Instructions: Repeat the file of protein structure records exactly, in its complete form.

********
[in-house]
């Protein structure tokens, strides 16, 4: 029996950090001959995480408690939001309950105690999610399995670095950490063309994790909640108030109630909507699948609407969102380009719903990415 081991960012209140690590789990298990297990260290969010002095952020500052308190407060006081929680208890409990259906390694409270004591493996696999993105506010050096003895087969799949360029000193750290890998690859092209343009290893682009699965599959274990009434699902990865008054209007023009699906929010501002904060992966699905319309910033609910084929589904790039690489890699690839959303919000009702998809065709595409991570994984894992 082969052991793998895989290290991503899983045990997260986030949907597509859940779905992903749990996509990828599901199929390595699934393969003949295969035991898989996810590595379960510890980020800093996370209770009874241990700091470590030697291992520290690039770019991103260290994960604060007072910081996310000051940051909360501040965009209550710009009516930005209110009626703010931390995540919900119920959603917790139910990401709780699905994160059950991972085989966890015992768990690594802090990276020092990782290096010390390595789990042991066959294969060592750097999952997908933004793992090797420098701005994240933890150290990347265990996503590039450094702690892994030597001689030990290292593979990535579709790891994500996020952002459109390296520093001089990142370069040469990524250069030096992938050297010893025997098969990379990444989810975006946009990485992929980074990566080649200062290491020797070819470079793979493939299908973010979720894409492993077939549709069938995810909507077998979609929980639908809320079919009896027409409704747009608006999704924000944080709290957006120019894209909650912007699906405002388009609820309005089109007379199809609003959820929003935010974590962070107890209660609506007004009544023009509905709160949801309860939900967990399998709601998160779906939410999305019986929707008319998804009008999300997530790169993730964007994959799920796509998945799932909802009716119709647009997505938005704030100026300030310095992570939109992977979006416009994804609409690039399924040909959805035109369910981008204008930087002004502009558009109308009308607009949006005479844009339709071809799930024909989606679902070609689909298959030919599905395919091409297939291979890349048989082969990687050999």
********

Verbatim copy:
[in-house]
């Protein structure tokens, strides 16, 4: 029996950090001959995480408690939001309950105690999610399995670095950490063309994790909640108030109630909507699948609407969102380009719903990415 081991960012209140690590789990298990297990260290969010002095952020500052308190407060006081929680208890409990259906390694409270004591493996696999993105506010050096003895087969799949360029000193750290890998690859092209343009290893682009699965599959274990009434699902990865008054209007023009699906929010501002904060992966699905319309910033609910084929589904790039690489890699690839959303919000009702998809065709595409991570994984894992 082969052991793998895989290290991503899983045990997260986030949907597509859940779905992903749990996509990828599901199929390595699934393969003949295969035991898989996810590595379960510890980020800093996370209770009874241990700091470590030697291992520290690039770019991103260290994960604060007072910081996310000051940051909360501040965009209550710009009516930005209110009626703010931390995540919900119920959603917790139910990401709780699905994160059950991972085989966890015992768990690594802090990276020092990782290096010390390595789990042991066959294969060592750097999952997908933004793992090797420098701005994240933890150290990347265990996503590039450094702690892994030597001689030990290292593979990535579709790891994500996020952002459109390296520093001089990142370069040469990524250069030096992938050297010893025997098969990379990444989810975006946009990485992929980074990566080649200062290491020797070819470079793979493939299908973010979720894409492993077939549709069938995810909507077998979609929980639908809320079919009896027409409704747009608006999704924000944080709290957006120019894209909650912007699906405002388009609820309005089109007379199809609003959820929003935010974590962070107890209660609506007004009544023009509905709160949801309860939900967990399998709601998160779906939410999305019986929707008319998804009008999300997530790169993730964007994959799920796509998945799932909802009716119709647009997505938005704030100026300030310095992570939109992977979006416009994804609409690039399924040909959805035109369910981008204008930087002004502009558009109308009308607009949006005479844009339709071809799930024909989606679902070609689909298959030919599905395919091409297939291979890349048989082969990687050999």